Prejudice lecture examines the impact of stereotypes

Dr. Joshua Aronson explains how stereotypes that people are aware of can have an impact on their academic performance.

by Paul Mullin

Awareness of common stereotypes can have a direct, adverse impact on academic performance, according to a New York University (NYU) professor.

Dr. Joshua Aronson, an associate professor of applied psychology at NYU’s Steinhardt School of Culture, Education and Human Development, introduced this concept, called “stereotype threat” (ST), a theory that states when individuals are aware of a stereotype pertaining to a group they belong to — women being less apt at mathematics, for example — they will perform worse in an academic setting.

“Everyone experiences this in some form,” Aronson said. “You don’t have to be a minority group member. We all belong to groups that have some kind of reputation.”

According to Aronson, who spoke Wednesday night in the BLC Theater for the second annual Marvin W. Goldstein Lecture on Prejudice Reduction. this challenges the traditional explanation of genetics as to why certain groups don’t do as well as others, such as black students doing less well in academics than white students.

He presented data showing that the black/white or male/female performance gap does not even exist at birth or in preschool, but once students reach K-12 schooling, the gap “expresses itself in lower standardized test scores” and grows over time.

“This is a constant and consistent theme we will see in American education, and, in fact, it extends well beyond education,” Aronson said. “When we propose an intervention to try and fix a problem, we often make it worse, and in this case the intervention is called school.”

Aronson added, “there needs to be no explicit bigotry for someone to be impaired” by ST, or for them to think that they will perform less well on a test because of a stereotype.

With this in mind, Aronson conducted several studies — that have since been replicated over 200 times — in which he and a colleague attempted to ascertain the exact impact of ST on performance.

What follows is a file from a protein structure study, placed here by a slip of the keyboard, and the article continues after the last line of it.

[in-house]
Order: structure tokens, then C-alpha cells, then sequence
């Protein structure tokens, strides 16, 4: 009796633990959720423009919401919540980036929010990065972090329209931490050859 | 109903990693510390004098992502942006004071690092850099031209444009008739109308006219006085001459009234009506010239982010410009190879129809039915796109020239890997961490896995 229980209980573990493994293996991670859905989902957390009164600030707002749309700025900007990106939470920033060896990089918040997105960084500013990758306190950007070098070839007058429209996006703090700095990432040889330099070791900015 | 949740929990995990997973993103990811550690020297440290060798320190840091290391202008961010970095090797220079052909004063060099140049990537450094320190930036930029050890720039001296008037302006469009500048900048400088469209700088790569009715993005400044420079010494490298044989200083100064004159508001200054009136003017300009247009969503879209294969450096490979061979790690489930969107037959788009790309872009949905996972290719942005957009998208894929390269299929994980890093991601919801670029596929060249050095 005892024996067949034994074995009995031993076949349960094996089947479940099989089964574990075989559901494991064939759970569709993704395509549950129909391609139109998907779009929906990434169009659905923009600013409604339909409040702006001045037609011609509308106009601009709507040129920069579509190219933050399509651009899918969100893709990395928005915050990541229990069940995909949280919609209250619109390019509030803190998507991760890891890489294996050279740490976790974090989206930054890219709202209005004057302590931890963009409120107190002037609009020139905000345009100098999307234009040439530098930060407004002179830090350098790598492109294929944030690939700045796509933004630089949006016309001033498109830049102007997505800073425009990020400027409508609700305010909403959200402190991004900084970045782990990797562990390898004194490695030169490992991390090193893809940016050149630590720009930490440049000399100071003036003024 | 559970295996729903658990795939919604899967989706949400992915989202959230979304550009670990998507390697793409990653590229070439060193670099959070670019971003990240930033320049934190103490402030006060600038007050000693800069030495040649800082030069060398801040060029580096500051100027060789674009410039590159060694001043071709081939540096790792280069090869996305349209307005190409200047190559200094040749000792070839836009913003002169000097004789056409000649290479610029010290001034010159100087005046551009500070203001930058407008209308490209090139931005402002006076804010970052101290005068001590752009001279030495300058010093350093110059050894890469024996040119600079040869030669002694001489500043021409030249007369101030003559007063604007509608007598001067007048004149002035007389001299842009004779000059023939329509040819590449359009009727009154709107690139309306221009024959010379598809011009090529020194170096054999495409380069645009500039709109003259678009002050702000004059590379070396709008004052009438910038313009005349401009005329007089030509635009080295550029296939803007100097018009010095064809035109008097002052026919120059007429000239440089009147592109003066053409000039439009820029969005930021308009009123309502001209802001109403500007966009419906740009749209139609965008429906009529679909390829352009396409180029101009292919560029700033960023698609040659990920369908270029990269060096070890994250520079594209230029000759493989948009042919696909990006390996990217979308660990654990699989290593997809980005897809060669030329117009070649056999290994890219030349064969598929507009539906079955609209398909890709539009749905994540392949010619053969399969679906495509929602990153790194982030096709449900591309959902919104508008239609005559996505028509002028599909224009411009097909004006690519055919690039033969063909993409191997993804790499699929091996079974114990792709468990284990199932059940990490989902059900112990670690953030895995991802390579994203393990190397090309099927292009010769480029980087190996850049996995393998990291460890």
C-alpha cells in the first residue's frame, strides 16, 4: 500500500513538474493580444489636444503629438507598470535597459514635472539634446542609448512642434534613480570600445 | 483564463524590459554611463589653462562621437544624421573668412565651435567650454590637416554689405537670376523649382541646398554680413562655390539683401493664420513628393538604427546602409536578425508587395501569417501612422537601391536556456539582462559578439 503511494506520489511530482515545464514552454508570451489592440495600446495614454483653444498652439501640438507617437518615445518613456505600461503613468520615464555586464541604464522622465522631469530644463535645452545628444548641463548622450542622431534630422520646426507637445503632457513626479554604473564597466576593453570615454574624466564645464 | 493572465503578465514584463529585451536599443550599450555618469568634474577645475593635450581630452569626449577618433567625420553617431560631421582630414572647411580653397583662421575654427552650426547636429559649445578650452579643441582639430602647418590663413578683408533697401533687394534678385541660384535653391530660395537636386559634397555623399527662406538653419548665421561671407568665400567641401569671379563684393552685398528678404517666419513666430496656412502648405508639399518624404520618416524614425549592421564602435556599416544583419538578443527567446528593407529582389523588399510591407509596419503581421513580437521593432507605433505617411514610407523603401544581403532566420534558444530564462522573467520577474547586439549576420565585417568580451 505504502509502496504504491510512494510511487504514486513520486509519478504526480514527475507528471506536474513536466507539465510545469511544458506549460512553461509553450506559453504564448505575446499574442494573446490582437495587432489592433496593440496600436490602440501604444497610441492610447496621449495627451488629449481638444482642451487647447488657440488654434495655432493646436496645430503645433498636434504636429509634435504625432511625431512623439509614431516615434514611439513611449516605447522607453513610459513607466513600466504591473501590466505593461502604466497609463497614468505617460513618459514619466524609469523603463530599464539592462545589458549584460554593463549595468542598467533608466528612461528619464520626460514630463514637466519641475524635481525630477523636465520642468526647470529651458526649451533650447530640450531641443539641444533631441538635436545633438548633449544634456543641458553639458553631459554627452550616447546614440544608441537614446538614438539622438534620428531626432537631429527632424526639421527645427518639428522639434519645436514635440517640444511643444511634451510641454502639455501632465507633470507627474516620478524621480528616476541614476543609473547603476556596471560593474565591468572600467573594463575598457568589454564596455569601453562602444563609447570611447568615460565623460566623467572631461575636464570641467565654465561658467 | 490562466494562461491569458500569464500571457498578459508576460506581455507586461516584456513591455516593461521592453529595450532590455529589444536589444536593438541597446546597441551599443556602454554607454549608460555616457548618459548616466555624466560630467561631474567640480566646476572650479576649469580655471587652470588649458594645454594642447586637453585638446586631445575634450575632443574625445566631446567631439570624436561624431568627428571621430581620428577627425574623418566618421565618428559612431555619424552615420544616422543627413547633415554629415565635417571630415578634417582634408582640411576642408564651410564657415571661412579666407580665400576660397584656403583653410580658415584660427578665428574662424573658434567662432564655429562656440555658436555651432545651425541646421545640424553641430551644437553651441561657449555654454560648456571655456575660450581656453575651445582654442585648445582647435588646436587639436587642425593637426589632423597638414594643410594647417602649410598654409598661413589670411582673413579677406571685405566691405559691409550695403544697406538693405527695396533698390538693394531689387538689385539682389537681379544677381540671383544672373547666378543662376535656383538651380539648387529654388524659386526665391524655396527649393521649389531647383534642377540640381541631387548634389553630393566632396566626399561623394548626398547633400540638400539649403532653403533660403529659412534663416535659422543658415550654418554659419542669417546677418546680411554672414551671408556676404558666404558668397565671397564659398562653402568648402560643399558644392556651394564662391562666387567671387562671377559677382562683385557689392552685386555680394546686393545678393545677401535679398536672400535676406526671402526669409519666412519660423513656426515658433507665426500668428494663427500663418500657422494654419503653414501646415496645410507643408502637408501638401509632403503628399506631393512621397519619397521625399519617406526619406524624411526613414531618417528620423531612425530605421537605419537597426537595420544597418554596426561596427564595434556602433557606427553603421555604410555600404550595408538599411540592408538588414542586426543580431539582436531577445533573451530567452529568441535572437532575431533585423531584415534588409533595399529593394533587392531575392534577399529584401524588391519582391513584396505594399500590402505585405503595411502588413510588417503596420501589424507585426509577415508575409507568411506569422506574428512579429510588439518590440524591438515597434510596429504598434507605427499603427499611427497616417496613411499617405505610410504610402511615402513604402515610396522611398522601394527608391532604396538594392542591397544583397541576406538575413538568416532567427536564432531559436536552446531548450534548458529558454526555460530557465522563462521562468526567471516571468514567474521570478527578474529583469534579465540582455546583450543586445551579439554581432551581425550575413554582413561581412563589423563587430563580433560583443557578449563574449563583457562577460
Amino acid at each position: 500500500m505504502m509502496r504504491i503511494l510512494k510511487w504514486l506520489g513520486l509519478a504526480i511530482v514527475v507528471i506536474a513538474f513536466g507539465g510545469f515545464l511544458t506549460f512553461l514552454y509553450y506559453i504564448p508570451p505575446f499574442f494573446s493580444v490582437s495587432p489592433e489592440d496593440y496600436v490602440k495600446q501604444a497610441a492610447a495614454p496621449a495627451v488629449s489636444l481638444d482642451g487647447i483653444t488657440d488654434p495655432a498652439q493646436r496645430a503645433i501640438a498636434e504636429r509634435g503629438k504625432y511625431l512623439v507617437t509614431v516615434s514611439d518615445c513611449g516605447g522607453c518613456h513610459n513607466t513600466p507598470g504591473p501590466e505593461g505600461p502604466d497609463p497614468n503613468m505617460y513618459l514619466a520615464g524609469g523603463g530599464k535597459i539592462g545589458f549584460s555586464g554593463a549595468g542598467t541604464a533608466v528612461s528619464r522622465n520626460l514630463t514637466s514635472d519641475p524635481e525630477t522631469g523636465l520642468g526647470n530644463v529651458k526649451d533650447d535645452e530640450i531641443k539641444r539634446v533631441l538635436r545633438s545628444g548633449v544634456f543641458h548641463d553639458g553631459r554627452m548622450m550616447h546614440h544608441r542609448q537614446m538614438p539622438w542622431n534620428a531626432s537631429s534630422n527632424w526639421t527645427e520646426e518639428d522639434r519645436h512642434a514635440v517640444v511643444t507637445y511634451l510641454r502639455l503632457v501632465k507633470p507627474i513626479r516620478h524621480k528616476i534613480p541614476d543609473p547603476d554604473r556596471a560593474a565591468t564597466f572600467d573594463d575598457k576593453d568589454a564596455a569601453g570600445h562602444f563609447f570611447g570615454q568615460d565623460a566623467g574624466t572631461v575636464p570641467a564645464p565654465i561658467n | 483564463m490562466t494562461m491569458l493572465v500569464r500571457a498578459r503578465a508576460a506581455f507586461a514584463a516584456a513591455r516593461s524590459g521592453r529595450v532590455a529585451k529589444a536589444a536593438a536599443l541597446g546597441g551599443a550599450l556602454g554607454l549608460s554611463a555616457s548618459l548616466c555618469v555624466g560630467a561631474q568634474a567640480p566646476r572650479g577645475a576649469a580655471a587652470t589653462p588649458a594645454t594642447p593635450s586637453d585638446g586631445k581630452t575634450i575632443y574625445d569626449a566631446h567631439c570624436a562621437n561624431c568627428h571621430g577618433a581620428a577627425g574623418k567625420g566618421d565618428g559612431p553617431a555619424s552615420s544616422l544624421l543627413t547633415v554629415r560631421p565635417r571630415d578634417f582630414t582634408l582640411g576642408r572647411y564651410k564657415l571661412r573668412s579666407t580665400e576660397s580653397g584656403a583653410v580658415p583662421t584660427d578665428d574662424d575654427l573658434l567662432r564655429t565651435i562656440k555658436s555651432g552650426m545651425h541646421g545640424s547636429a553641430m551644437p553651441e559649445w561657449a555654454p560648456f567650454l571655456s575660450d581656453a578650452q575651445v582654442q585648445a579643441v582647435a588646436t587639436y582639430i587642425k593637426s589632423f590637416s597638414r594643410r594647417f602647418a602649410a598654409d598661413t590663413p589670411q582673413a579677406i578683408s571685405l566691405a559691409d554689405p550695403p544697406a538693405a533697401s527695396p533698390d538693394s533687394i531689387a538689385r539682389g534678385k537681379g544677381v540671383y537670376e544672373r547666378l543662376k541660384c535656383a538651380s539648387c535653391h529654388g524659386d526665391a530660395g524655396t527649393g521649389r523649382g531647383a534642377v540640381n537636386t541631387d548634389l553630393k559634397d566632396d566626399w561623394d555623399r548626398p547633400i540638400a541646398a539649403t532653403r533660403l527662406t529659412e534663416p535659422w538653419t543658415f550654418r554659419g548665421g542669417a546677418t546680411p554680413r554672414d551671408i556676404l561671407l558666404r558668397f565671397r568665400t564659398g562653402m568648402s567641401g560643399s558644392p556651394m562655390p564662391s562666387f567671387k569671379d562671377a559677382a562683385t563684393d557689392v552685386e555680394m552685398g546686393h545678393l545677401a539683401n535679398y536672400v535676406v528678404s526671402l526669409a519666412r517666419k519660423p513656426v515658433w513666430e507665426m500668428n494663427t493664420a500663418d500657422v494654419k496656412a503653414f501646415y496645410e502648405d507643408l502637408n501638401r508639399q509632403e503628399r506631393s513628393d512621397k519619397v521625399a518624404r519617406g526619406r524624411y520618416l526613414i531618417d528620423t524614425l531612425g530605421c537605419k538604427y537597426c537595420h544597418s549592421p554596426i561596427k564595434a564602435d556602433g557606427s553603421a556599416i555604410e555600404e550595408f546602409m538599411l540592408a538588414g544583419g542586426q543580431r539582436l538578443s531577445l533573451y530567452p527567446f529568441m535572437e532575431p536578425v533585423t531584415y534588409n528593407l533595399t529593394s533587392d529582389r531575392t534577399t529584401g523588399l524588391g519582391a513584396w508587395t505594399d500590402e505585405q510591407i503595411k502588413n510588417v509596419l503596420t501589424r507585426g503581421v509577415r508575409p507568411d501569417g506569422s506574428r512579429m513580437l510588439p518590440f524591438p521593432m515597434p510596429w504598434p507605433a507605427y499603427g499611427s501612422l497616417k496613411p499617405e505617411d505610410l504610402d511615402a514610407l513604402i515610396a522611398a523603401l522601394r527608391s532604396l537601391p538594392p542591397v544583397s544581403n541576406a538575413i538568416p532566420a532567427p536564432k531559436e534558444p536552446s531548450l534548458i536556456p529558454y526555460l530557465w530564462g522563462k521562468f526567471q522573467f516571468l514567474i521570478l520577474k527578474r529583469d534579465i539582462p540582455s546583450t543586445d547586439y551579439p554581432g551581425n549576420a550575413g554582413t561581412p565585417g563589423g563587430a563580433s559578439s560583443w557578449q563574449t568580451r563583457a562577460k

In one such study, Group 1 was told to indicate their race before answering even a single question on the test, while Group 2 was asked to do so at the very end. The presence of ST was again confirmed when the black/white gap reappeared in Group 1 and again disappeared in Group 2.

Aronson attributed this impact to a stereotype left over from America’s unsavory past.

“When you want to deny an entire group an education, which is what happened during slavery, you have to make up an explanation that sounds reasonable, and the reason they came up with is that black people are not educable,” Aronson said. “This stereotype has been flourishing since that time, and it has gotten better, but has not gone away completely.”

In what Aronson called his “absolute favorite experiment,” researchers tried to create an ST: white males being bad at math, a stereotype that really does not exist. Aronson said this was also to prove that “this can happen among people who are really, really smart and confident.”

An extremely difficult test was administered to a group of elite Stanford University engineering students, all white males. Group 1 was told it was simply a test of mathematical ability. Group 2 was told the test was created to “find out why it is that Asians are so good at math,” utilizing another typical stereotype.

Group 1 averaged nine of 18 questions answered correctly, while Group 2 averaged six of 18 correct answers, effectively confirming Aronson’s hypothesis.

And according to Aronson, when people learn about ST, “the scores get better.”

“If you learn about ST, you perform far better in a threatening situation than someone would in a non-threatening situation,” Aronson said. “It makes you better, it makes you wiser and it turns a threat into a challenge that increases your performance.”

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